How does your destination market to people who want to travel specifically for agritourism?​ 

3 people picking grapes
courtesy of Finger Lakes Wine Country Tourism Marketing Association

Destination Q&A AnswerAbout five years ago, the five counties that make up the footprint of Finger Lake Wine Country worked together to create a sub-brand, Finger Lakes Farm Country. This is taking all the agritourism-related experiences and businesses and putting them in one spot. This allows the visitor that is specifically interested in agritourism to find all the information in one place.

What type of experiences are these visitors looking for when they visit your destination’s vineyards and wineries?

Destination Q&A AnswerWe find these visitors are looking for hands-on experiences and opportunities to learn. Farm or vineyard tours, u-pick farms, and farm markets are all popular. We’ve also seen more hands-on experiences when you work alongside a vineyard worker or winemaker or work alongside a farmer to be very popular. Farm stays have grown in popularity too. These are opportunities for visitors to completely immerse themselves into the experience.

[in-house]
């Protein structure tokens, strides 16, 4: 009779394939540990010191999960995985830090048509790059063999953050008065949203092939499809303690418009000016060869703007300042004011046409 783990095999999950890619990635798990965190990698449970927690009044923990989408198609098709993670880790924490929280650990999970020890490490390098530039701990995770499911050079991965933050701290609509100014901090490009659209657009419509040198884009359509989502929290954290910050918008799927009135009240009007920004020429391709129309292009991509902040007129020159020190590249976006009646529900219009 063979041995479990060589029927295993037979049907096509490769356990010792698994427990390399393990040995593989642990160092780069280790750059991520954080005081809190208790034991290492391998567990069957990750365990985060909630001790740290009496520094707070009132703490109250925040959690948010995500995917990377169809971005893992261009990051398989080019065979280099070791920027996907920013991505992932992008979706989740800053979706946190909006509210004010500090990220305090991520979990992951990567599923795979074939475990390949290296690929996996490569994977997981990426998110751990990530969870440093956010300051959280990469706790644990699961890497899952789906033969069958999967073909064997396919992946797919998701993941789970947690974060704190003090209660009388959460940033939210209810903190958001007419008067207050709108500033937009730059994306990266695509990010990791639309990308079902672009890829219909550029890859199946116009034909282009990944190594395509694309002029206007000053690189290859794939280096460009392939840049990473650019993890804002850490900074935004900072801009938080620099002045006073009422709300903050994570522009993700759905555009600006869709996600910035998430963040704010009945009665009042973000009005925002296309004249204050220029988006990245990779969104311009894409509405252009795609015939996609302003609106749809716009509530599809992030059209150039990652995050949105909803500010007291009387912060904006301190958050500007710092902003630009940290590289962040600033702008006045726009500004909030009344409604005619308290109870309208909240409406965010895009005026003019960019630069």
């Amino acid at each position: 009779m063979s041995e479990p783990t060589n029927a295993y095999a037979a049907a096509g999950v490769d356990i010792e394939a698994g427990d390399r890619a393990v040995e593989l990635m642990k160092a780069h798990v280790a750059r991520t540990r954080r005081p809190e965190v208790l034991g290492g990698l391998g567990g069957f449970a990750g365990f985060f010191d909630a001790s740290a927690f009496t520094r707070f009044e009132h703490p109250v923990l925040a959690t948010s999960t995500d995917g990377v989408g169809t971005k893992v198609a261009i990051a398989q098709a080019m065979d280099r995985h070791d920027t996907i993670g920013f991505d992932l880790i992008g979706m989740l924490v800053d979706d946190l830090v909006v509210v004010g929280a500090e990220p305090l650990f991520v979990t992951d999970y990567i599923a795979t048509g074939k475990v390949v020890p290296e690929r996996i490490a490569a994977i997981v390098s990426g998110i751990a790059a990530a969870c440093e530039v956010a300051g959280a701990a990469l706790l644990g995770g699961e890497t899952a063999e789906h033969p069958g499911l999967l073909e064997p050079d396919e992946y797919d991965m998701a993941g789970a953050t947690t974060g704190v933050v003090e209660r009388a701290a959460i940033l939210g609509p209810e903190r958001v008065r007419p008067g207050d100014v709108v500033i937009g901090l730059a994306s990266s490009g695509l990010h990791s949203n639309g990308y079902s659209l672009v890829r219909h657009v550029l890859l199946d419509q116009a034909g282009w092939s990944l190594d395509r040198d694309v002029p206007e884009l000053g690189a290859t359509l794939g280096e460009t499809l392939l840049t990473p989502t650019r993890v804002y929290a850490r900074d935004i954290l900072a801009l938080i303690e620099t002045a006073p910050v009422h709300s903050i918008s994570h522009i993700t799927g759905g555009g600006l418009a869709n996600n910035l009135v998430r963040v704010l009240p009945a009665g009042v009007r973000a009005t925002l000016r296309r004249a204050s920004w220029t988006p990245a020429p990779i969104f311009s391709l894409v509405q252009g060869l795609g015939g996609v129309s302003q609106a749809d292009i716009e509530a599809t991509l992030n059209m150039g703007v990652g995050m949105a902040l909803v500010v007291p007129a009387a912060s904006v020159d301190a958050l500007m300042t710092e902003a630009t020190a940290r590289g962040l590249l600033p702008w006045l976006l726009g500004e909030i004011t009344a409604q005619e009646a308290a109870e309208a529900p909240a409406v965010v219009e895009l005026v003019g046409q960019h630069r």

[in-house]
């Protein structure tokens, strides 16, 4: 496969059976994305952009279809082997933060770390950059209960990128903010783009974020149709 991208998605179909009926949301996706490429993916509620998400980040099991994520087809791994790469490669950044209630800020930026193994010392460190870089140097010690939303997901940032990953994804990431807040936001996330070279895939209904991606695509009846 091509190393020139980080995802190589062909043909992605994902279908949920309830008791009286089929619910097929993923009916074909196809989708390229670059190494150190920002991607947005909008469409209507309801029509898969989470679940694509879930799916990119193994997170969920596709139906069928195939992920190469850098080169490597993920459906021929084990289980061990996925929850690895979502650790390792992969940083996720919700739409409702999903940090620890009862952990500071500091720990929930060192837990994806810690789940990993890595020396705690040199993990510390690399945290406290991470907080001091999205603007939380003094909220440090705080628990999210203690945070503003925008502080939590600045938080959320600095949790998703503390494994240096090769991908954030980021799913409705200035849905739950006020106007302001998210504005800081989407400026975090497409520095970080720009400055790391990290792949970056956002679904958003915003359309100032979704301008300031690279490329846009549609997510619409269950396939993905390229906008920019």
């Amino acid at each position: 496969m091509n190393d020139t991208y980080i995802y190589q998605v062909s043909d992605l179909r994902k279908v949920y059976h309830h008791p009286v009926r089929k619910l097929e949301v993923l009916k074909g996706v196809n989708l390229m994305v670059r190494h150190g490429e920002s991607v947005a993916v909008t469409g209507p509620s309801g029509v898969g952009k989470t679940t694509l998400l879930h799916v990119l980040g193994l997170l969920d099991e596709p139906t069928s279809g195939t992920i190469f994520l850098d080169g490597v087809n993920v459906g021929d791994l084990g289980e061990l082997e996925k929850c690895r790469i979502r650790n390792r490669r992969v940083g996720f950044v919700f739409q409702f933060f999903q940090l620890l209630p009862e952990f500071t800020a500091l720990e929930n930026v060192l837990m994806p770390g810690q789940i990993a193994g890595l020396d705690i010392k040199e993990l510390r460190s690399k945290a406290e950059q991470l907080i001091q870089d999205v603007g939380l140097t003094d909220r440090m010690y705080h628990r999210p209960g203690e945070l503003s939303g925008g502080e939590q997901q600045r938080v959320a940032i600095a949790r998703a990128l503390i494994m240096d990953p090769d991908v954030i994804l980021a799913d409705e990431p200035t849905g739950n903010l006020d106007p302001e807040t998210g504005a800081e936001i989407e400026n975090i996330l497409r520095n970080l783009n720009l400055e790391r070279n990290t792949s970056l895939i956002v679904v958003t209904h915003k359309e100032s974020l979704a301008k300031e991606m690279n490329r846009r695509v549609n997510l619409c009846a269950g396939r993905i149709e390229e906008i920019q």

How has agritourism enhanced your destination?​ 

Destination Q&A Answer Agriculture has always been the cornerstone of Finger Lakes Wine Country. It’s not something we’ve fabricated, it’s who we are and what we do as a region. All that’s been done is add opportunities for visitors to get up-close-and-personal with the farms, vineyards, and the people that work there. Agritourism has given our visitors a personal look at life in Finger Lakes Wine Country and helped to shape their experience in an authentic way. Many of our farms and markets wouldn’t have the promotion that they do now. Many farms have added shops where you can buy their locally made products and goods, adding to their revenue stream.